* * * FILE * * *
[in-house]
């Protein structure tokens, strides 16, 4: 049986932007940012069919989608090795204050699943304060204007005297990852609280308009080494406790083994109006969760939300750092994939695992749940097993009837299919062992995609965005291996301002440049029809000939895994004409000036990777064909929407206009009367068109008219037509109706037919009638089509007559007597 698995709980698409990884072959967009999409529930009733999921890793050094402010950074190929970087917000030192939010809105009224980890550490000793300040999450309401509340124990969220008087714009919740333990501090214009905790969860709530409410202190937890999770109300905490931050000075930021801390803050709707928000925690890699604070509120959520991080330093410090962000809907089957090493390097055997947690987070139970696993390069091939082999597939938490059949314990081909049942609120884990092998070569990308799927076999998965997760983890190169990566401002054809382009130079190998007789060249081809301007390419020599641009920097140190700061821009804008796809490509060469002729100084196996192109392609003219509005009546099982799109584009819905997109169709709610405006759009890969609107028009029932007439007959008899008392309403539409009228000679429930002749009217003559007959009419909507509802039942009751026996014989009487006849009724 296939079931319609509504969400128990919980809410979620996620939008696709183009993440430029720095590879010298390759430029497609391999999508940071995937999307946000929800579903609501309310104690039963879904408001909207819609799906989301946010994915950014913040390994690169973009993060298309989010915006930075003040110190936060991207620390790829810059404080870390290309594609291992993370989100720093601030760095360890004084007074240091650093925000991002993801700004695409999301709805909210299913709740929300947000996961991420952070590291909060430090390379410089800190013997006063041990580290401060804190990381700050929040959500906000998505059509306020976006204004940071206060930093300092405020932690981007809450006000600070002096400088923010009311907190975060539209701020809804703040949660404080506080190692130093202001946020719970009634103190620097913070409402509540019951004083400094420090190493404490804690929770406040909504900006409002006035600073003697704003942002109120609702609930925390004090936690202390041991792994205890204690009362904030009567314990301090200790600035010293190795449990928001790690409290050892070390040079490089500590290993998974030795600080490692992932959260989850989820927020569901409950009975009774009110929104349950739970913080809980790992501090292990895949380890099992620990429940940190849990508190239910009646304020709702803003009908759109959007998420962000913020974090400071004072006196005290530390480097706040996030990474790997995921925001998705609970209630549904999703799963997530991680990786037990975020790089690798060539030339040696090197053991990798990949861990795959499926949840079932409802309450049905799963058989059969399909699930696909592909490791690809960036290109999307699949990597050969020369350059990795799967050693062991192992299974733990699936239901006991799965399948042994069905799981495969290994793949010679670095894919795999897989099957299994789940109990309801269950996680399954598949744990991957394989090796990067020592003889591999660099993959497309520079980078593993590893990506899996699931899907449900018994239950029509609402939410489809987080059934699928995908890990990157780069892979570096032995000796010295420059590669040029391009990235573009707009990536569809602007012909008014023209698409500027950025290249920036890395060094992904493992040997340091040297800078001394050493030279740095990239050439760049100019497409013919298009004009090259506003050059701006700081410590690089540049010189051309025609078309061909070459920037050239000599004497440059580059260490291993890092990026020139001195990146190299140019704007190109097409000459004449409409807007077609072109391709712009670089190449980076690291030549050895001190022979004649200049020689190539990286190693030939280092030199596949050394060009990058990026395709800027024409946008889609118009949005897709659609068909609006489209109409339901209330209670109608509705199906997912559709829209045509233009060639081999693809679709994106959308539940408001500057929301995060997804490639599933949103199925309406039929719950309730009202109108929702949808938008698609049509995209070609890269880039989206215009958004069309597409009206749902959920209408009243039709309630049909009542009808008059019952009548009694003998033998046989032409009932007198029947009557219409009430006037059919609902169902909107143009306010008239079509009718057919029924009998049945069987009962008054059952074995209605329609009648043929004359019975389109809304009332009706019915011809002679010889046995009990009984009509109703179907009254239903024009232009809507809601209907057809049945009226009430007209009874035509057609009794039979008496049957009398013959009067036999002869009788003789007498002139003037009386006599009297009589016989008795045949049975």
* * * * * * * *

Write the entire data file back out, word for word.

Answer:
[in-house]
């Protein structure tokens, strides 16, 4: 049986932007940012069919989608090795204050699943304060204007005297990852609280308009080494406790083994109006969760939300750092994939695992749940097993009837299919062992995609965005291996301002440049029809000939895994004409000036990777064909929407206009009367068109008219037509109706037919009638089509007559007597 698995709980698409990884072959967009999409529930009733999921890793050094402010950074190929970087917000030192939010809105009224980890550490000793300040999450309401509340124990969220008087714009919740333990501090214009905790969860709530409410202190937890999770109300905490931050000075930021801390803050709707928000925690890699604070509120959520991080330093410090962000809907089957090493390097055997947690987070139970696993390069091939082999597939938490059949314990081909049942609120884990092998070569990308799927076999998965997760983890190169990566401002054809382009130079190998007789060249081809301007390419020599641009920097140190700061821009804008796809490509060469002729100084196996192109392609003219509005009546099982799109584009819905997109169709709610405006759009890969609107028009029932007439007959008899008392309403539409009228000679429930002749009217003559007959009419909507509802039942009751026996014989009487006849009724 296939079931319609509504969400128990919980809410979620996620939008696709183009993440430029720095590879010298390759430029497609391999999508940071995937999307946000929800579903609501309310104690039963879904408001909207819609799906989301946010994915950014913040390994690169973009993060298309989010915006930075003040110190936060991207620390790829810059404080870390290309594609291992993370989100720093601030760095360890004084007074240091650093925000991002993801700004695409999301709805909210299913709740929300947000996961991420952070590291909060430090390379410089800190013997006063041990580290401060804190990381700050929040959500906000998505059509306020976006204004940071206060930093300092405020932690981007809450006000600070002096400088923010009311907190975060539209701020809804703040949660404080506080190692130093202001946020719970009634103190620097913070409402509540019951004083400094420090190493404490804690929770406040909504900006409002006035600073003697704003942002109120609702609930925390004090936690202390041991792994205890204690009362904030009567314990301090200790600035010293190795449990928001790690409290050892070390040079490089500590290993998974030795600080490692992932959260989850989820927020569901409950009975009774009110929104349950739970913080809980790992501090292990895949380890099992620990429940940190849990508190239910009646304020709702803003009908759109959007998420962000913020974090400071004072006196005290530390480097706040996030990474790997995921925001998705609970209630549904999703799963997530991680990786037990975020790089690798060539030339040696090197053991990798990949861990795959499926949840079932409802309450049905799963058989059969399909699930696909592909490791690809960036290109999307699949990597050969020369350059990795799967050693062991192992299974733990699936239901006991799965399948042994069905799981495969290994793949010679670095894919795999897989099957299994789940109990309801269950996680399954598949744990991957394989090796990067020592003889591999660099993959497309520079980078593993590893990506899996699931899907449900018994239950029509609402939410489809987080059934699928995908890990990157780069892979570096032995000796010295420059590669040029391009990235573009707009990536569809602007012909008014023209698409500027950025290249920036890395060094992904493992040997340091040297800078001394050493030279740095990239050439760049100019497409013919298009004009090259506003050059701006700081410590690089540049010189051309025609078309061909070459920037050239000599004497440059580059260490291993890092990026020139001195990146190299140019704007190109097409000459004449409409807007077609072109391709712009670089190449980076690291030549050895001190022979004649200049020689190539990286190693030939280092030199596949050394060009990058990026395709800027024409946008889609118009949005897709659609068909609006489209109409339901209330209670109608509705199906997912559709829209045509233009060639081999693809679709994106959308539940408001500057929301995060997804490639599933949103199925309406039929719950309730009202109108929702949808938008698609049509995209070609890269880039989206215009958004069309597409009206749902959920209408009243039709309630049909009542009808008059019952009548009694003998033998046989032409009932007198029947009557219409009430006037059919609902169902909107143009306010008239079509009718057919029924009998049945069987009962008054059952074995209605329609009648043929004359019975389109809304009332009706019915011809002679010889046995009990009984009509109703179907009254239903024009232009809507809601209907057809049945009226009430007209009874035509057609009794039979008496049957009398013959009067036999002869009788003789007498002139003037009386006599009297009589016989008795045949049975």